Encouraging early data from trial of cancer drug on people with Parkinson’s

Largepill packetsOn the 17th October, the New Scientist reported exciting results from a six month study of twelve patients with Parkinson’s or Lewy Body Dementia taking an expensive cancer drug called nilotinib.  The article announced that scientists at Georgetown University Medical Centre in Washington had seen ‘fast improvement’ in the volunteers who were all at an advanced stage of illness.

Although the trial was designed to test the safety of using this drug, within a matter of a few weeks the patients commented they felt as though they had greater fluency in their speech and a lot more energy.

The results of this small open label study were met with considerable scepticism from certain Parkinson’s experts and commentators, but The Cure Parkinson’s Trust has already adopted a proactive and positive plan in the wake of the news of these results.  In 2013, nilotinib was shortlisted as a potentially disease modifying drug within its Linked Clinical Trials (LCT) programme.  Although the drug was not prioritised in that year, a number of similar cancer drugs are being considered for Parkinson’s trials within LCT for 2015/16.  The reaction from the charity’s LCT committee comprising a group of the most eminent Parkinson’s experts in the world was far from sceptical.  While cautious due to the lack of substantial data available and the need for more robust clinical evidence of the effect, the news from Georgetown prompted a flurry of activity over the weekend within CPT’s scientific team.

CPT is responding as quickly as it can to establish whether the use of nilotinib in Parkinson’s can really change the course of the condition so dramatically as purported by those involved with the trial.

‘It’s easy to be cynical and negative about small-scale studies which don’t have a placebo controlled element’, said Tom Isaacs, President and Co-founder of The Cure Parkinson’s Trust, ‘but the nature of the improvements experienced by the people on the trial were so marked, it seems to me unlikely that these positive results could be attributed solely to a placebo effect.  As a patient led organisation,  we prefer to take the standpoint that even the most anecdotal data should be followed up and scrutinised as closely as possible to ensure an opportunity for a breakthrough in the treatment of Parkinson’s is not being missed. Nilotinib is a case in point. When people with Parkinson’s volunteer for clinical trials and feel the type of marked improvement to their symptoms and wellbeing as those being reported in this study, we owe it to them and indeed everyone to follow the results up as quickly and as rigorously as possible.’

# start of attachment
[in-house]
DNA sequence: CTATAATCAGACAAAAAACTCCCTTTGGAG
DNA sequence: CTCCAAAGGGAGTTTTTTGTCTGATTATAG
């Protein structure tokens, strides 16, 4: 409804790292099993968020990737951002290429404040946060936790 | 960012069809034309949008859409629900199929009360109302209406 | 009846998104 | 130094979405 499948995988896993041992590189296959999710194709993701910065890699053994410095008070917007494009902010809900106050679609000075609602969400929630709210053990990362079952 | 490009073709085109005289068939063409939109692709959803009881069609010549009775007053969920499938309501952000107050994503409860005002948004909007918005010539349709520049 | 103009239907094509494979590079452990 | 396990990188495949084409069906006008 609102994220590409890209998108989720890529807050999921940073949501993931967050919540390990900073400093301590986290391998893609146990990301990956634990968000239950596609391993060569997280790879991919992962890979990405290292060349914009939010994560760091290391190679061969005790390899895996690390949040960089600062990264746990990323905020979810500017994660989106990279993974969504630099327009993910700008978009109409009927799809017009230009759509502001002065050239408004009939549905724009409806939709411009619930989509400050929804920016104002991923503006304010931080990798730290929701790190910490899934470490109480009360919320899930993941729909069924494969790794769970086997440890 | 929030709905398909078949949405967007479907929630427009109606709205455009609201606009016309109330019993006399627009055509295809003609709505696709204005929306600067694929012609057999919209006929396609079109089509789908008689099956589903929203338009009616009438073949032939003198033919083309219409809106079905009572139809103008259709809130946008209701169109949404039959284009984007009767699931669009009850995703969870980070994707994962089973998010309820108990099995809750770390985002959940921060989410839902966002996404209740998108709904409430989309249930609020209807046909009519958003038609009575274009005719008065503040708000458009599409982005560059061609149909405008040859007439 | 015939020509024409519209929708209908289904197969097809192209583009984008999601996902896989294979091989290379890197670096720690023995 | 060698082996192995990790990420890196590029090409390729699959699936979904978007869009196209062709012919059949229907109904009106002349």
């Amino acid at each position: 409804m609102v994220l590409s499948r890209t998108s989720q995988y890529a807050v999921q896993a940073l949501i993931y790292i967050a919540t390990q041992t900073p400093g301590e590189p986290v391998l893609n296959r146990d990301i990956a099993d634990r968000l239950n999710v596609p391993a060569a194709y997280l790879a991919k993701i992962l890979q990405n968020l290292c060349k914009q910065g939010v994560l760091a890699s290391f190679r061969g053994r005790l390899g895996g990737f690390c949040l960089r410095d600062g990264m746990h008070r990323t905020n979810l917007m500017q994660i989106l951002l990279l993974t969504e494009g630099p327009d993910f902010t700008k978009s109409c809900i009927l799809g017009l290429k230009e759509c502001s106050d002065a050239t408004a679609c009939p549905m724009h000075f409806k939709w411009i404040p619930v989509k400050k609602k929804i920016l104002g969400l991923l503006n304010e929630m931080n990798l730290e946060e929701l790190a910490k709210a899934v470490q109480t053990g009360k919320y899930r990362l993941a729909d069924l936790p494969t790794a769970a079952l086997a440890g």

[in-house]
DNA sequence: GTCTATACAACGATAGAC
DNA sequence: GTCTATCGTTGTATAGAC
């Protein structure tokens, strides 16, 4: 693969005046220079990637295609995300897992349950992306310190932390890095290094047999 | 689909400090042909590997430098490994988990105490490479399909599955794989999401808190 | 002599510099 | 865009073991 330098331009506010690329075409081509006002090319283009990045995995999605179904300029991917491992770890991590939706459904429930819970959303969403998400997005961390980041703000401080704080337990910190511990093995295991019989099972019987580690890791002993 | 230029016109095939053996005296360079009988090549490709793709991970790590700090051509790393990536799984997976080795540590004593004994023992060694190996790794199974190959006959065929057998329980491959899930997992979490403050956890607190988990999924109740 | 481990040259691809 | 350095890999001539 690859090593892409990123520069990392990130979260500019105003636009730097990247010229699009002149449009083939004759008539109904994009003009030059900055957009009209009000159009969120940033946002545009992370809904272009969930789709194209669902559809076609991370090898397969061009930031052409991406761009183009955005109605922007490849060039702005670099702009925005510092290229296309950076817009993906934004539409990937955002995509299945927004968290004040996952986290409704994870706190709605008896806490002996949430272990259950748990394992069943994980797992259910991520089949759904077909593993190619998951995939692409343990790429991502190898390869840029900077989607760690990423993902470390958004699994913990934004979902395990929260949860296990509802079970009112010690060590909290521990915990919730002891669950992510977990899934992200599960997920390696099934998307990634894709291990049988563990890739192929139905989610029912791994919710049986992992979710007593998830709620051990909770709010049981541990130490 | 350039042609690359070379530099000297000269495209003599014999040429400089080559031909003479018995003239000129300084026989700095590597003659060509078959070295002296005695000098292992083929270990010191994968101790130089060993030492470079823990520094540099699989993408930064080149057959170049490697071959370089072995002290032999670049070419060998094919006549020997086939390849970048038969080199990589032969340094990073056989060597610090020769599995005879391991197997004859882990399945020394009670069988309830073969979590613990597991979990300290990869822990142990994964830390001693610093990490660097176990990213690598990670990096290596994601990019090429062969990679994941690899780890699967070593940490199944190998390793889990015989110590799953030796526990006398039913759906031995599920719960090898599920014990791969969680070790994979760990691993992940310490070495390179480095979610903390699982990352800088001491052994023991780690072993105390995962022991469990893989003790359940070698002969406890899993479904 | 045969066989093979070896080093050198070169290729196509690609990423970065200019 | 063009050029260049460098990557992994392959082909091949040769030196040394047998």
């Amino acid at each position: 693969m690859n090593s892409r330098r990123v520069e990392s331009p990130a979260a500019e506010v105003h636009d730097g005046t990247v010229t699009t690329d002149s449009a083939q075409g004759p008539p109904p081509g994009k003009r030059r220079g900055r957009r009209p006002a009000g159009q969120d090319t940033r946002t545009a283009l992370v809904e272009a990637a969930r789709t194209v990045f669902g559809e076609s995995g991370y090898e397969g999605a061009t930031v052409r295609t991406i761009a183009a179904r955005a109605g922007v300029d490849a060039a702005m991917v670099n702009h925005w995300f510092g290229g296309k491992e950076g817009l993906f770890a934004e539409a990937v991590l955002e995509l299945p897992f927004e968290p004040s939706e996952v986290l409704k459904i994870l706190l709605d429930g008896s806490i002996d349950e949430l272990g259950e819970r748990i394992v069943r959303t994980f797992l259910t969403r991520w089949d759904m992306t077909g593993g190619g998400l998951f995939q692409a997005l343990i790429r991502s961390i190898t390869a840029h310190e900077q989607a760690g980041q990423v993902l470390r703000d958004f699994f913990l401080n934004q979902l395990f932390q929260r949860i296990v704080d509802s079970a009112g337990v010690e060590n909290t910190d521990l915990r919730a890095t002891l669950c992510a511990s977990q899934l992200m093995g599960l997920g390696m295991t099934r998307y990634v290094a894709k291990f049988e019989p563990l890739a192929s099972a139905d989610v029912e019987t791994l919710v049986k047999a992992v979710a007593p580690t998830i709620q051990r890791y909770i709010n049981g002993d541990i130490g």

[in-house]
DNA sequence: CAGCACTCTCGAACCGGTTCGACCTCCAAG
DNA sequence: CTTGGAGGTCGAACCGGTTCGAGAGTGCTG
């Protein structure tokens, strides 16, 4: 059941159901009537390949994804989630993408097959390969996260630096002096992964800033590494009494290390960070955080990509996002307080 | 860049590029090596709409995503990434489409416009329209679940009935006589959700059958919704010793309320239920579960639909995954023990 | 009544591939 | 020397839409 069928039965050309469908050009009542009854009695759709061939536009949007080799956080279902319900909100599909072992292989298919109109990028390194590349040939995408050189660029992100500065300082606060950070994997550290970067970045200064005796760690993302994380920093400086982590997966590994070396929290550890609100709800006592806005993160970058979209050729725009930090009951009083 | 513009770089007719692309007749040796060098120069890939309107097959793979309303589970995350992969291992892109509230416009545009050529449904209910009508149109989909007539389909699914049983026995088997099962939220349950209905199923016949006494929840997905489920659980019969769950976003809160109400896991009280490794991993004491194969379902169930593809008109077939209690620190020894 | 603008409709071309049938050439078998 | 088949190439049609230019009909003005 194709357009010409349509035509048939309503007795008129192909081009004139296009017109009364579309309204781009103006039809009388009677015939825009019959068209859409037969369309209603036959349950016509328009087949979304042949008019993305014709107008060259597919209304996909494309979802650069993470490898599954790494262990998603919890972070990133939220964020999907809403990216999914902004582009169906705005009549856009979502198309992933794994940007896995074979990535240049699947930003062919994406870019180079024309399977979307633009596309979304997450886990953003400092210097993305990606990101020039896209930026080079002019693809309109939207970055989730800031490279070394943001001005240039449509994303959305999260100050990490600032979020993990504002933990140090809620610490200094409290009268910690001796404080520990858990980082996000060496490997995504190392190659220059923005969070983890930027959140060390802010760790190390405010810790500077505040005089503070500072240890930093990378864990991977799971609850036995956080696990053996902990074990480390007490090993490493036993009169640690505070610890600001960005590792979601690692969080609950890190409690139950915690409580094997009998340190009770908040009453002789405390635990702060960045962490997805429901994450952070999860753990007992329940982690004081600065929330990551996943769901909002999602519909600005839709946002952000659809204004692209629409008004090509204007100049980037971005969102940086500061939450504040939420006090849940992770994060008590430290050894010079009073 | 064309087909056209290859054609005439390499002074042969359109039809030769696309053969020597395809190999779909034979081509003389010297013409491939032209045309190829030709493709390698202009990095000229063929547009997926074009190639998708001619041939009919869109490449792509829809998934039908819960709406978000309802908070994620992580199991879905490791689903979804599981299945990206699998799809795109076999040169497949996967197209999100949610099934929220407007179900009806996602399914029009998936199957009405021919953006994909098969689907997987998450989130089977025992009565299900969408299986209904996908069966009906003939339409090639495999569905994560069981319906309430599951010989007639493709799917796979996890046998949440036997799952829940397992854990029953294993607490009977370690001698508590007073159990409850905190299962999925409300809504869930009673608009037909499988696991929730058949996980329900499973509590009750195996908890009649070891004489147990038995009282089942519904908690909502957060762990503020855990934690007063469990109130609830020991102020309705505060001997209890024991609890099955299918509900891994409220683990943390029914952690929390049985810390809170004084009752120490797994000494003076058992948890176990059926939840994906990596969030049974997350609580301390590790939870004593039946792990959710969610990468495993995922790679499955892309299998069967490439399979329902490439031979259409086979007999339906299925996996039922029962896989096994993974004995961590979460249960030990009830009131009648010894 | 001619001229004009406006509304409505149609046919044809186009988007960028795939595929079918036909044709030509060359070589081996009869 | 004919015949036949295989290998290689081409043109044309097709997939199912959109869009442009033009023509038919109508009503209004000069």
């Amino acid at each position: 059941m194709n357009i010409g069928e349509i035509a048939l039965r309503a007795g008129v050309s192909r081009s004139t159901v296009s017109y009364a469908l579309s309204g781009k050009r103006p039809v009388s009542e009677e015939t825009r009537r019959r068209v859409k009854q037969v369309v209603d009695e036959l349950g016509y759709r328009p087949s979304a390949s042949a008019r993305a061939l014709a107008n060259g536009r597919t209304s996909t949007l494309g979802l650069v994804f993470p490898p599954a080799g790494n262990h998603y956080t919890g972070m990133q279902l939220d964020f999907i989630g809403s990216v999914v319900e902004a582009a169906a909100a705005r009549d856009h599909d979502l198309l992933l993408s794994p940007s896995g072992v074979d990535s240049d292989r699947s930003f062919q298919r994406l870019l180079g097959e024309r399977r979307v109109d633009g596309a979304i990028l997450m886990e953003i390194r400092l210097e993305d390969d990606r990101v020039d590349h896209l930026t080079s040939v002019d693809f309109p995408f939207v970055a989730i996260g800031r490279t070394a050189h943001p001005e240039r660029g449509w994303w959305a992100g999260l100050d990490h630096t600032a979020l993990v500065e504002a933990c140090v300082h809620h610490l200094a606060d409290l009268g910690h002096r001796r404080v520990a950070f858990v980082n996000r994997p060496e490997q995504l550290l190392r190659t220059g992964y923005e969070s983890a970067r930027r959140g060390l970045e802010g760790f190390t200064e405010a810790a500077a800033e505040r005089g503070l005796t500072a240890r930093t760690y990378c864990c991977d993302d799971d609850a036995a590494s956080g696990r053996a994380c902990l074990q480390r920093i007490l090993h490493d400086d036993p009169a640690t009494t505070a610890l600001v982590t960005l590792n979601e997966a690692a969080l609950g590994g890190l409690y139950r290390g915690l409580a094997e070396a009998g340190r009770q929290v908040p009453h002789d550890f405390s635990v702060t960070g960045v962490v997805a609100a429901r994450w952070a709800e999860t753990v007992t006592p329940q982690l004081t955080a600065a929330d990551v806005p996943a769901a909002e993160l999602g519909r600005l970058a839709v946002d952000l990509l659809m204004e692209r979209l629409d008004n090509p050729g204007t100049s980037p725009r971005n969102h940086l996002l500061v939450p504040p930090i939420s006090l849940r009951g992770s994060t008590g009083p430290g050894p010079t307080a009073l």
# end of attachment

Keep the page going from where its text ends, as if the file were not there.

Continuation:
Read the New Scientist article

RELATED ITEMS

  • At our patient advocate Rallying to the Challenge Meeting in 2014 it was unanimously agreed in the value of developing a clinical trials charter to significantly improve communication between those taking part in trials and those running clinical trials. The Charter was developed by people living with Parkinson's and clinicians…
  • The quiet revolution I think we all accept the notion that clinical trials are central to the development of new medicines and new treatments for Parkinson's. And it's also true that the majority of these will be conducted by the pharmaceutical industry or academic units. Both have a strong vested…
  • Parkinson’s Movement: Clinical Trial Town Hall Session June 2016 Atlanta;  July 2016 Saint Joseph University, West Hartford Connecticut; September 2016, Grand Rapids What are Parkinson’s Clinical Trial Town Hall Sessions? The “Clinical Trials Town Hall” sessions aim to increase the visibility and build awareness of Parkinson’s research and clinical trials…
  • Rallying to the challenge 2014 focused on how people with Parkinson’s (PwP) can strongly influence the effectiveness of clinical trials. Clinical trials are essential in assessing how effective or safe treatments are as well as advancing a greater understanding about a condition. The process of medicine development from test-tube to…
  • GRAND RAPIDS, Mich. (February 22, 2016)—A medication approved to treat various respiratory diseases and that has demonstrated neuroprotective effects in preclinical studies is the focus of a new clinical trial for Parkinson’s disease. The trial is the latest to be launched as part of the Linked Clinical Trials (LCT) initiative,…